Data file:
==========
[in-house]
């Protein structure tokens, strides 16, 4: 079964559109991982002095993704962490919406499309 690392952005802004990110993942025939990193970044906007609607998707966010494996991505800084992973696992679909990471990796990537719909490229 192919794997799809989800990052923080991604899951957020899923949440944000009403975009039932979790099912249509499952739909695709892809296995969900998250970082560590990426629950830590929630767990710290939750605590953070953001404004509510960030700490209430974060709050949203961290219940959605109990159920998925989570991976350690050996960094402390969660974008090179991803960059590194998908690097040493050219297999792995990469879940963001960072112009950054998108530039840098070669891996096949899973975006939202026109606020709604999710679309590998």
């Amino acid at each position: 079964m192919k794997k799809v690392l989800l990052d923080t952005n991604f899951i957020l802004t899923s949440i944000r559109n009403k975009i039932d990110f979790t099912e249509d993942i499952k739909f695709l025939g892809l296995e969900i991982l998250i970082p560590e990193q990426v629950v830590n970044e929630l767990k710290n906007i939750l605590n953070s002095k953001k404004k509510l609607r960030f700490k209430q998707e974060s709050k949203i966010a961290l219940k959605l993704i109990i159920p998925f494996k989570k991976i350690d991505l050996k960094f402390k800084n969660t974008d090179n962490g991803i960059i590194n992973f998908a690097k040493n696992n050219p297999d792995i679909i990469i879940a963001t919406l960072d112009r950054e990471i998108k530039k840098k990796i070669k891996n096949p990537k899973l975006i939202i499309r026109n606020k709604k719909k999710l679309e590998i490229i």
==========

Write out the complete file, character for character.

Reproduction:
[in-house]
């Protein structure tokens, strides 16, 4: 079964559109991982002095993704962490919406499309 690392952005802004990110993942025939990193970044906007609607998707966010494996991505800084992973696992679909990471990796990537719909490229 192919794997799809989800990052923080991604899951957020899923949440944000009403975009039932979790099912249509499952739909695709892809296995969900998250970082560590990426629950830590929630767990710290939750605590953070953001404004509510960030700490209430974060709050949203961290219940959605109990159920998925989570991976350690050996960094402390969660974008090179991803960059590194998908690097040493050219297999792995990469879940963001960072112009950054998108530039840098070669891996096949899973975006939202026109606020709604999710679309590998």
């Amino acid at each position: 079964m192919k794997k799809v690392l989800l990052d923080t952005n991604f899951i957020l802004t899923s949440i944000r559109n009403k975009i039932d990110f979790t099912e249509d993942i499952k739909f695709l025939g892809l296995e969900i991982l998250i970082p560590e990193q990426v629950v830590n970044e929630l767990k710290n906007i939750l605590n953070s002095k953001k404004k509510l609607r960030f700490k209430q998707e974060s709050k949203i966010a961290l219940k959605l993704i109990i159920p998925f494996k989570k991976i350690d991505l050996k960094f402390k800084n969660t974008d090179n962490g991803i960059i590194n992973f998908a690097k040493n696992n050219p297999d792995i679909i990469i879940a963001t919406l960072d112009r950054e990471i998108k530039k840098k990796i070669k891996n096949p990537k899973l975006i939202i499309r026109n606020k709604k719909k999710l679309e590998i490229i």